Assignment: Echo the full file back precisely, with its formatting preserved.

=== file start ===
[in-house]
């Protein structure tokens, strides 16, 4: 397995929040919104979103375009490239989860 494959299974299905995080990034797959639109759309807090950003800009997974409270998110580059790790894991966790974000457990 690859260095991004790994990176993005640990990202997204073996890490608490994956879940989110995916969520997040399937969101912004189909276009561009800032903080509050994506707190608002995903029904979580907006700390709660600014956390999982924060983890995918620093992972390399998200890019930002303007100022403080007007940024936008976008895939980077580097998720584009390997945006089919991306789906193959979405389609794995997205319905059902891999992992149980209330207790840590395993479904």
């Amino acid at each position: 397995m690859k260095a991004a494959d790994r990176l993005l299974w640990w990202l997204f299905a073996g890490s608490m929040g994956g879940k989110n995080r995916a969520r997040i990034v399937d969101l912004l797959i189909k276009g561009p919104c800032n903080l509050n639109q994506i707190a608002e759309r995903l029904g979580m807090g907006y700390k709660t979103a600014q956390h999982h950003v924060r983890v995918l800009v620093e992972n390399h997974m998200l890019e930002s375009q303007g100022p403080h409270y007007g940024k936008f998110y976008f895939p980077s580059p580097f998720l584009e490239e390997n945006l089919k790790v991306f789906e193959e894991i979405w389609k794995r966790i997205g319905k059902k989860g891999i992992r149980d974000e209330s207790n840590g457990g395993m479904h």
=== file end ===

[in-house]
């Protein structure tokens, strides 16, 4: 397995929040919104979103375009490239989860 494959299974299905995080990034797959639109759309807090950003800009997974409270998110580059790790894991966790974000457990 690859260095991004790994990176993005640990990202997204073996890490608490994956879940989110995916969520997040399937969101912004189909276009561009800032903080509050994506707190608002995903029904979580907006700390709660600014956390999982924060983890995918620093992972390399998200890019930002303007100022403080007007940024936008976008895939980077580097998720584009390997945006089919991306789906193959979405389609794995997205319905059902891999992992149980209330207790840590395993479904």
């Amino acid at each position: 397995m690859k260095a991004a494959d790994r990176l993005l299974w640990w990202l997204f299905a073996g890490s608490m929040g994956g879940k989110n995080r995916a969520r997040i990034v399937d969101l912004l797959i189909k276009g561009p919104c800032n903080l509050n639109q994506i707190a608002e759309r995903l029904g979580m807090g907006y700390k709660t979103a600014q956390h999982h950003v924060r983890v995918l800009v620093e992972n390399h997974m998200l890019e930002s375009q303007g100022p403080h409270y007007g940024k936008f998110y976008f895939p980077s580059p580097f998720l584009e490239e390997n945006l089919k790790v991306f789906e193959e894991i979405w389609k794995r966790i997205g319905k059902k989860g891999i992992r149980d974000e209330s207790n840590g457990g395993m479904h």